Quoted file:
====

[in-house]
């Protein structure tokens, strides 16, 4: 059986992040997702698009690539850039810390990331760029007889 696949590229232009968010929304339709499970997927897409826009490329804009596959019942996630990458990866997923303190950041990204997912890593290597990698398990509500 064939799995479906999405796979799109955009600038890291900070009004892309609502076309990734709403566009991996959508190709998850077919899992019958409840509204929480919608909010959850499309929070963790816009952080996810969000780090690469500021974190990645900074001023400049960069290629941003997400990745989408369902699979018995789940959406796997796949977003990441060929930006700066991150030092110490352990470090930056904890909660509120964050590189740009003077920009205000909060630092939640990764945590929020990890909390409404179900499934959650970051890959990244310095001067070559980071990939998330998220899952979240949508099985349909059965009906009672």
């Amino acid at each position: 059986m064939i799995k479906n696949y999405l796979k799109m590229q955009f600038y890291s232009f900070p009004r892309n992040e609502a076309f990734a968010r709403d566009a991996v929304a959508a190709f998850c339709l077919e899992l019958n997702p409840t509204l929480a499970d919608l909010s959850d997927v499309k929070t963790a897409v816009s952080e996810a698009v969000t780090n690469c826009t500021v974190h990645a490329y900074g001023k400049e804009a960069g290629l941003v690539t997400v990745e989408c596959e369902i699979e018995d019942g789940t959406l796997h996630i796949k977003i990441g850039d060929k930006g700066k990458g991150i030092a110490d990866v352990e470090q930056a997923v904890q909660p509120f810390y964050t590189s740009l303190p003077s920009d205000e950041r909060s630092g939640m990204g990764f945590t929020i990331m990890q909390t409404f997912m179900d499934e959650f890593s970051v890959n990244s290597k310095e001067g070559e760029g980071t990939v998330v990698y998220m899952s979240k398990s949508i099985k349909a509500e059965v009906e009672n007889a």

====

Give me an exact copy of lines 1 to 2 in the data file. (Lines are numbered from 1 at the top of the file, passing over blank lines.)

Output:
[in-house]
């Protein structure tokens, strides 16, 4: 059986992040997702698009690539850039810390990331760029007889 696949590229232009968010929304339709499970997927897409826009490329804009596959019942996630990458990866997923303190950041990204997912890593290597990698398990509500 064939799995479906999405796979799109955009600038890291900070009004892309609502076309990734709403566009991996959508190709998850077919899992019958409840509204929480919608909010959850499309929070963790816009952080996810969000780090690469500021974190990645900074001023400049960069290629941003997400990745989408369902699979018995789940959406796997796949977003990441060929930006700066991150030092110490352990470090930056904890909660509120964050590189740009003077920009205000909060630092939640990764945590929020990890909390409404179900499934959650970051890959990244310095001067070559980071990939998330998220899952979240949508099985349909059965009906009672």